State may front $180 million for Illiana Expressway

2013-11-29T16:30:00Z 2013-12-09T10:51:25Z State may front $180 million for Illiana ExpresswayBy Keith Benman, (219) 933-3326

The state of Indiana may pay upfront costs of as much as $110 million for the Illiana Expressway's construction and may make payments of up to $70 million to investors shortly after completion, according to a document provided to regional planners Tuesday.

The Indiana Department of Transportation provided the document at the request of the Northwestern Indiana Regional Planning Commission, which must decide in upcoming votes if there is enough money available to pay for the road.

The 12-mile Indiana portion of the Illiana Expressway has a $300 million estimated cost. INDOT remains confident some of the $300 million cost can be raised from private investors, according to the document.

Both states also will make annual payments to investors in the road so those investors can recoup their costs as well as be paid for operating the road. The document did not specify how much those state payments to investors will be.

But INDOT forecasts its own share of toll revenues by 2053 will be between $800 million and $1.3 billion. On the other side of the border, the Illinois Department of Transportation should be able to recoup between $2.4 billion and $3.8 billion.

The INDOT document states the cumulative value of the toll collections will exceed the total cost of of the availability payments over the same 35-year period. That means there could be some revenue left over for the states.

The Illiana Expressway would run 47 miles from Interstate 65 just northeast of Lowell to Interstate 55, near Wilmington, Ill.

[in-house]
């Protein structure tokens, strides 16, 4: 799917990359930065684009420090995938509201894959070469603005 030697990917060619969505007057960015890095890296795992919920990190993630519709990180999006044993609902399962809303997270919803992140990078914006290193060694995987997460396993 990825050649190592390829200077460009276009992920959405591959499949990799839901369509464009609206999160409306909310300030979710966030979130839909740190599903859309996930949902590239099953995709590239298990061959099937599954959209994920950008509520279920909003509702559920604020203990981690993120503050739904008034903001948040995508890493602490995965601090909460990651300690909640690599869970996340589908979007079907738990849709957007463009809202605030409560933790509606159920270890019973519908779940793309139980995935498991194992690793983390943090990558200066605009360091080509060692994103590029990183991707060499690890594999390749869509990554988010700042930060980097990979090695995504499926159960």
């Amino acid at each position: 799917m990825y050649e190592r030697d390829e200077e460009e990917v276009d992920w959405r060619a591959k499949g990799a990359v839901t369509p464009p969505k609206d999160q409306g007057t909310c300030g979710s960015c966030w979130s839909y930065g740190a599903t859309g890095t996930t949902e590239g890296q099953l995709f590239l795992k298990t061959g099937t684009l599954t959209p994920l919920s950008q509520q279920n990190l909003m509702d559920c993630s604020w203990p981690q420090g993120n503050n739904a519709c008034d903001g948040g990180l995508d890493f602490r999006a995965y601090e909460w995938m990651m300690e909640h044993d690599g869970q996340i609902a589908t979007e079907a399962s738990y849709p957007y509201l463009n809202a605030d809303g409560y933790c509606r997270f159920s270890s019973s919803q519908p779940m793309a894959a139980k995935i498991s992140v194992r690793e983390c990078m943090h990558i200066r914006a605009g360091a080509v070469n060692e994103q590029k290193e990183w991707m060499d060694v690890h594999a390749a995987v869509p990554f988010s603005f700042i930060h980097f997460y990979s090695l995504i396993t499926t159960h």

The document issued by INDOT on Tuesday is titled "Financial Demonstration of the Illiana Corridor Project, in Support of the NIRPC 2040 Comprehensive Regional Plan." INDOT provided NIRPC with the document on the same day NIRPC issued its long-awaited staff report on the Illiana Expressway, according to NIRPC Executive Director Tyson Warner.

On Friday, Warner said the financial considerations are every bit as important as the broader policy objectives dealt with in the NIRPC staff report.

"The Illiana Expressway not only has to be included consistent with our 2040 plan, but there is also the fiscal constraint piece," Warner said. "There has to be assets available to pay for it."

INDOT and IDOT spokespeople were not available for comment Friday.

The estimated costs of the Illinois portion remains about $1 billion, according to the document. IDOT may have to spend up to $300 million on the expressway's construction and make payments to investors of up to $200 million as the road goes into operation.

Money from investors and perhaps other sources such as federal grants would make up the rest.

All of those amounts are more than state leaders had hoped for when they issued a request for information to investors earlier this year. That request asked for their ideas on both a toll revenue concession, where investors bear the most risk, and an availability payment concession, where the states bear most of the risk.

In their recent request for proposals from investors, both states dropped the idea of a toll revenue concession.

IDOT also is undertaking other significant projects in conjunction with the Illiana Expressway, but it has already rounded up the money for those.

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